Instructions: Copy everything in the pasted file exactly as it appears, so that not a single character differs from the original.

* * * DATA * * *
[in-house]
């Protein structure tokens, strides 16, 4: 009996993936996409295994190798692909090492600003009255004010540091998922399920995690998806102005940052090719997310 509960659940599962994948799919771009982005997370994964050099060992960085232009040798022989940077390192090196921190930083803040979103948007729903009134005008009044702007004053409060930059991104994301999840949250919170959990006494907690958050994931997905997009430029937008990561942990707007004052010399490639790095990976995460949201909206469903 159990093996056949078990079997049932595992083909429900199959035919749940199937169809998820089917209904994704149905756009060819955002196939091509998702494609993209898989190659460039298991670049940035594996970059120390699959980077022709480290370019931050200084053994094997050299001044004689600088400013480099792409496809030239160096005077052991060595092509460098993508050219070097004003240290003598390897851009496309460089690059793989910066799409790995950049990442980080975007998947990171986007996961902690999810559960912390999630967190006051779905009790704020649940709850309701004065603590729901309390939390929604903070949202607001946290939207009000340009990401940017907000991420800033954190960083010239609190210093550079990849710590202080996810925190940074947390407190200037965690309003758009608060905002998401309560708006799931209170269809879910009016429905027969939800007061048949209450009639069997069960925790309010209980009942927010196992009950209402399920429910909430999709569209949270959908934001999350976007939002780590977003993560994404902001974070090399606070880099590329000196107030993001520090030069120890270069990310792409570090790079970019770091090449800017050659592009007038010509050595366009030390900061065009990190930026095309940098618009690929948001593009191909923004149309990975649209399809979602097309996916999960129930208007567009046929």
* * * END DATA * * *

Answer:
[in-house]
């Protein structure tokens, strides 16, 4: 009996993936996409295994190798692909090492600003009255004010540091998922399920995690998806102005940052090719997310 509960659940599962994948799919771009982005997370994964050099060992960085232009040798022989940077390192090196921190930083803040979103948007729903009134005008009044702007004053409060930059991104994301999840949250919170959990006494907690958050994931997905997009430029937008990561942990707007004052010399490639790095990976995460949201909206469903 159990093996056949078990079997049932595992083909429900199959035919749940199937169809998820089917209904994704149905756009060819955002196939091509998702494609993209898989190659460039298991670049940035594996970059120390699959980077022709480290370019931050200084053994094997050299001044004689600088400013480099792409496809030239160096005077052991060595092509460098993508050219070097004003240290003598390897851009496309460089690059793989910066799409790995950049990442980080975007998947990171986007996961902690999810559960912390999630967190006051779905009790704020649940709850309701004065603590729901309390939390929604903070949202607001946290939207009000340009990401940017907000991420800033954190960083010239609190210093550079990849710590202080996810925190940074947390407190200037965690309003758009608060905002998401309560708006799931209170269809879910009016429905027969939800007061048949209450009639069997069960925790309010209980009942927010196992009950209402399920429910909430999709569209949270959908934001999350976007939002780590977003993560994404902001974070090399606070880099590329000196107030993001520090030069120890270069990310792409570090790079970019770091090449800017050659592009007038010509050595366009030390900061065009990190930026095309940098618009690929948001593009191909923004149309990975649209399809979602097309996916999960129930208007567009046929």